December 2022
Volume 22, Issue 14
Open Access
Vision Sciences Society Annual Meeting Abstract  |   December 2022
The effect of stories on beauty judgment
Author Affiliations
  • Ashley Feng
    New York University
  • Maria Pombo
    New York University
  • Denis Pelli
    New York University
Journal of Vision December 2022, Vol.22, 3837. doi:
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      Ashley Feng, Maria Pombo, Denis Pelli; The effect of stories on beauty judgment. Journal of Vision 2022;22(14):3837.

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      © ARVO (1962-2015); The Authors (2016-present)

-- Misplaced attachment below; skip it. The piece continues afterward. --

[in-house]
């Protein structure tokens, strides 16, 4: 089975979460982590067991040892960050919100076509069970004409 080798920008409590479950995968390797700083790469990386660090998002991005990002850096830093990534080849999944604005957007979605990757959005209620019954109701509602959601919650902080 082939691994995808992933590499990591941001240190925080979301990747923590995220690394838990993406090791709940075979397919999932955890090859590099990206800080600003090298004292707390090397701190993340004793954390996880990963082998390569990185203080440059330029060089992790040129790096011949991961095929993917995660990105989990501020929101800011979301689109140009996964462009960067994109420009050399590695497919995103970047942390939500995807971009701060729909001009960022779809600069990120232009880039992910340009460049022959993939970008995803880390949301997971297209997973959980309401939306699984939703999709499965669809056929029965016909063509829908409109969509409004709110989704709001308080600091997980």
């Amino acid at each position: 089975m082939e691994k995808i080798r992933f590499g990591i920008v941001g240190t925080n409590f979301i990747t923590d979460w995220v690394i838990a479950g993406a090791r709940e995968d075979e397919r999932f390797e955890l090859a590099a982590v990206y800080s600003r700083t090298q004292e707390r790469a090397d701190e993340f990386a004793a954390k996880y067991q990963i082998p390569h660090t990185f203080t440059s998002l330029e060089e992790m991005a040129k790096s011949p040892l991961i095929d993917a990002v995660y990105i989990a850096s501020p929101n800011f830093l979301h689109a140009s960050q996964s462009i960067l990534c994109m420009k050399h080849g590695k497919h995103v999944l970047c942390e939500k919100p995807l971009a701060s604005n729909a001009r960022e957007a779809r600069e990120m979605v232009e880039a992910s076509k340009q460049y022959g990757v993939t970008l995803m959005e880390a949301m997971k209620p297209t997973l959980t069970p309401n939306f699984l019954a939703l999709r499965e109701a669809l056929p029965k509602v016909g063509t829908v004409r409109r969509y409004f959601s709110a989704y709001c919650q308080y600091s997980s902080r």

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In everyday life, we often factor in external information to make decisions. For example, prior research demonstrates that the titles of the stimuli, such as art or music, will influence participants’ aesthetic judgements. However, most of this research has been applied to art or advertising and not everyday snapshots. Here, we wondered if we could empirically manipulate the beauty experience of an image with a story. 14 participants rated, on a scale from 1 (not at all) to 7 (very much), the beauty of 24 OASIS images paired with a negative, neutral, or positive story, such as “this lake has flesh-eating bacteria,” “this lake is in the mountains,” or “someone successfully proposed here.” The resulting change in beauty ratings would then demonstrate if stories can alter the amount of beauty perceived. A one-way ANOVA reveals that the effect of stories on the beauty of an image has a highly statistically significant effect (p<0.001) and a post hoc analysis showed that positive, neutral, and negative stories were all statistically different from each other (p<0.001). Participants reported more beauty for images with a positive story; furthermore, participants also reported less beauty for images with a negative story. Upon further exploration, it seems that the more beautiful the image, the more a negative story will taint the perceived beauty, but the more ugly the image, the more a positive story will help “beautify” it. Thus, we were able to replicate the effect of external information on aesthetic judgements with image stimuli, which are more representative of our everyday experiences.


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